on October 19, 2011 by the Rosenbaum Law Firm

I call this time of the year as Retirement Plan Crazy Season where plan sponsors decided to change plan providers in order to get things changing smoothly at January 1. I call it Crazy Season based on NASCAR’s Crazy Season when drivers and car sponsors switch teams by making new deals for the following Sprint Cup season.

In addition, it is this time of the year that many employers decide to implement a plan for the current year as the deadline for putting a plan in place for a calendar year plan is December 31.  Of course, I have spent some years drafting plans until the very last day.  So much fun.

One of the difficult choices for an employer in deciding to sponsor a plan is which type of qualified plan to sponsor. Here is just a small list:

  1. Number of employees to participate: The more, maybe not the merrier. But the more, is less likely you will be pursuing a defined benefit plan and more likely pursuing a 401(k) plan.
  2. Age and compensation of the owner(s)/highly compensated employees. Despite what the folks protesting at Wall Street believe, one of the goals of setting up a retirement plan is saving the maximum for the owners and highly compensated employees of the business.  One way to achieve the maximum savings is the use of a defined benefit plan or a cross tested allocation that will award higher contributions to these high paid employees and some of the key factors are age and compensation.
  3. How much can the Employer afford to contribute? When it comes to defined benefit plans and safe harbor 401(k) allocations, as well as the near obsolete money purchase plans, the employer must dedicate a fixed contribution each year (which is decided after the end of the Plan Year). Does the Employer see that it has the cash flow over the next couple of years to make such a financial commitment? I can’t tell you how many times that I have had sole proprietors say they want to save the maximum under a defined benefit plan. All of a sudden, they needed to pare back after the sticker shock of the maximum contribution that the actuary determined.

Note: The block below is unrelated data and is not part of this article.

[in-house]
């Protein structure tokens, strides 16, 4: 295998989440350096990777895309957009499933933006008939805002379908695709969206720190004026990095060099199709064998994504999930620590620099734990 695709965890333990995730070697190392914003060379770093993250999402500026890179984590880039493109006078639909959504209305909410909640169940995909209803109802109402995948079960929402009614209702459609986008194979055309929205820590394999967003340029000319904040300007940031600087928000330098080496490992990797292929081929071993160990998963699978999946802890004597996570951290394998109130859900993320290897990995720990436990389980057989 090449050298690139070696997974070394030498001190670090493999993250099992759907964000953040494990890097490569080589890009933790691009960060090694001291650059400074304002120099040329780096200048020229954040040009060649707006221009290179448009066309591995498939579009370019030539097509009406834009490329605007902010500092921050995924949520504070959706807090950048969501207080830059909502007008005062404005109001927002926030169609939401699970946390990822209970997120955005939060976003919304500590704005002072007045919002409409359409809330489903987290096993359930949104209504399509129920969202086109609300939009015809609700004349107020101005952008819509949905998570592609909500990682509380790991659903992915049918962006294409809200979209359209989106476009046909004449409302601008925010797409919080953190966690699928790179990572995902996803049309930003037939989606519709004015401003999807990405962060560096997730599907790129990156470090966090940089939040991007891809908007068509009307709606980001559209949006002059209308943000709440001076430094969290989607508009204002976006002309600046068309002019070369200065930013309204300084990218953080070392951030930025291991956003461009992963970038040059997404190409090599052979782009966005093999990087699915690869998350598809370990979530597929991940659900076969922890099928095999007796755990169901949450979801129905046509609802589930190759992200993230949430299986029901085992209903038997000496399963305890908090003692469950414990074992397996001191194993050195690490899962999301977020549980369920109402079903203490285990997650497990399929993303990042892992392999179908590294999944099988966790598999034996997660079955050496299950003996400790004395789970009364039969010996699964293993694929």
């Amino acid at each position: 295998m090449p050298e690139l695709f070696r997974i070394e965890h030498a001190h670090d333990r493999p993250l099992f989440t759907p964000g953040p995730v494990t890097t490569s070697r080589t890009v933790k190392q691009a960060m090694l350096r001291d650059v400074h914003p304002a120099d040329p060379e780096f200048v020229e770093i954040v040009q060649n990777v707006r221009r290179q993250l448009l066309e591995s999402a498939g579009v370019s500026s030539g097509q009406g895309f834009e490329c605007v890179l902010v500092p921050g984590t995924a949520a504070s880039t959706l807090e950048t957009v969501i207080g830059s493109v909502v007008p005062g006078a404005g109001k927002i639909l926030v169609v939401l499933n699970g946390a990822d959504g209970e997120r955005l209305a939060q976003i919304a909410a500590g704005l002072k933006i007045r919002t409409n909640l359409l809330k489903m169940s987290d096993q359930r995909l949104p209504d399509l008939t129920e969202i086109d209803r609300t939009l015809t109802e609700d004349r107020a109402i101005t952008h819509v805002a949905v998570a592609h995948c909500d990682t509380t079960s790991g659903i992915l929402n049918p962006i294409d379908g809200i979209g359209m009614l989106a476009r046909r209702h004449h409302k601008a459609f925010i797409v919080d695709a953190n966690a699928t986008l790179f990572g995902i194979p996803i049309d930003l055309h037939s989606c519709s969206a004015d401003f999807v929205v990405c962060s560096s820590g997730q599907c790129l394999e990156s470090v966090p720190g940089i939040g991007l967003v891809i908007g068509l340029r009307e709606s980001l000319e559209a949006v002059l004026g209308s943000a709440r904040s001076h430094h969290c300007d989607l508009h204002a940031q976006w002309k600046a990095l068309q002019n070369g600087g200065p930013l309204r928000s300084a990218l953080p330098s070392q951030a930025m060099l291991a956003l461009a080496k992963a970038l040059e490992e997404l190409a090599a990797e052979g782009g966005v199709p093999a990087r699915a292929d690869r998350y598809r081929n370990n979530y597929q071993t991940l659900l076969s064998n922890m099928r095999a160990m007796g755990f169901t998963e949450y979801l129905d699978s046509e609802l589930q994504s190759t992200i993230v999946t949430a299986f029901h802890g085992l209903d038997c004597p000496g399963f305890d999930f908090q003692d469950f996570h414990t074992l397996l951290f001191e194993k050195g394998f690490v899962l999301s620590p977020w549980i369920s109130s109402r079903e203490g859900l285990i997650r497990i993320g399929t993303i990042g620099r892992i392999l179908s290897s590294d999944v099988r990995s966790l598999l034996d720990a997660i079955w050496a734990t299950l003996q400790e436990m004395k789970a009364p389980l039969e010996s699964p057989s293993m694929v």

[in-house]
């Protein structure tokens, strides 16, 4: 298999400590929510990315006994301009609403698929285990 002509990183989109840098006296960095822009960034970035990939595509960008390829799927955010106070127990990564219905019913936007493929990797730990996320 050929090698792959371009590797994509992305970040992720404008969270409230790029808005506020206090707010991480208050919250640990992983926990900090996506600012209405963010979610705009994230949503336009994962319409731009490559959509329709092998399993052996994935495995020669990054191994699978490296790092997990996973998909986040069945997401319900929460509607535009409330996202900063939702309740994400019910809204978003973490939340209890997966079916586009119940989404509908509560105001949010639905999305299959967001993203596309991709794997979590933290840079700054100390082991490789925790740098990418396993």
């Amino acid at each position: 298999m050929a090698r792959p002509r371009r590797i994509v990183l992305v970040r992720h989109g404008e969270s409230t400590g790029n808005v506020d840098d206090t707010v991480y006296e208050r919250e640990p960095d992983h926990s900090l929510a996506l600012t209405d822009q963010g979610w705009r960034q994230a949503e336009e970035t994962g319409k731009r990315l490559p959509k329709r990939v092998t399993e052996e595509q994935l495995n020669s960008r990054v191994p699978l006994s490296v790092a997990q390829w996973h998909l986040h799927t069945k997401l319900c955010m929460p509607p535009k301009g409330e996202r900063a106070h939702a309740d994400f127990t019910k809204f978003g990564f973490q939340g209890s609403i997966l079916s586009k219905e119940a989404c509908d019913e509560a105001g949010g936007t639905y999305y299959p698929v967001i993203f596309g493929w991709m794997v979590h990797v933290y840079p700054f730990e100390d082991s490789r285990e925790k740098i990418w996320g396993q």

4. Ask the Employees. A small business is usually not a democracy, but is may be wise to ask employees on the input of setting up a retirement plan. Namely the questionnaire really should be tailored towards trying to indentify whether they see this plan as an important employee benefit  and if the employer decides the 401(k) route, whether the employees would defer. Now employees shouldn’t have a say in designing the plan since they aren’t going to be the ones funding the contribution.
  5. Find a financial advisor. If a small business has a non-owner employee, a financial advisor should be hired. No ifs, ands, or buts.
  6. Find a good TPA/ERISA attorney. Obviously, to have a good retirement plan, you need a good team. I cannot stress the need for businesses to find a solid third party administration firm (TPA) and a good ERISA attorney (preferably an independent ERISA attorney who will draft a plan documents at costs comparable to what a TPA would charge).

While this list is not completely full, I think it’s pretty straightforward and in English.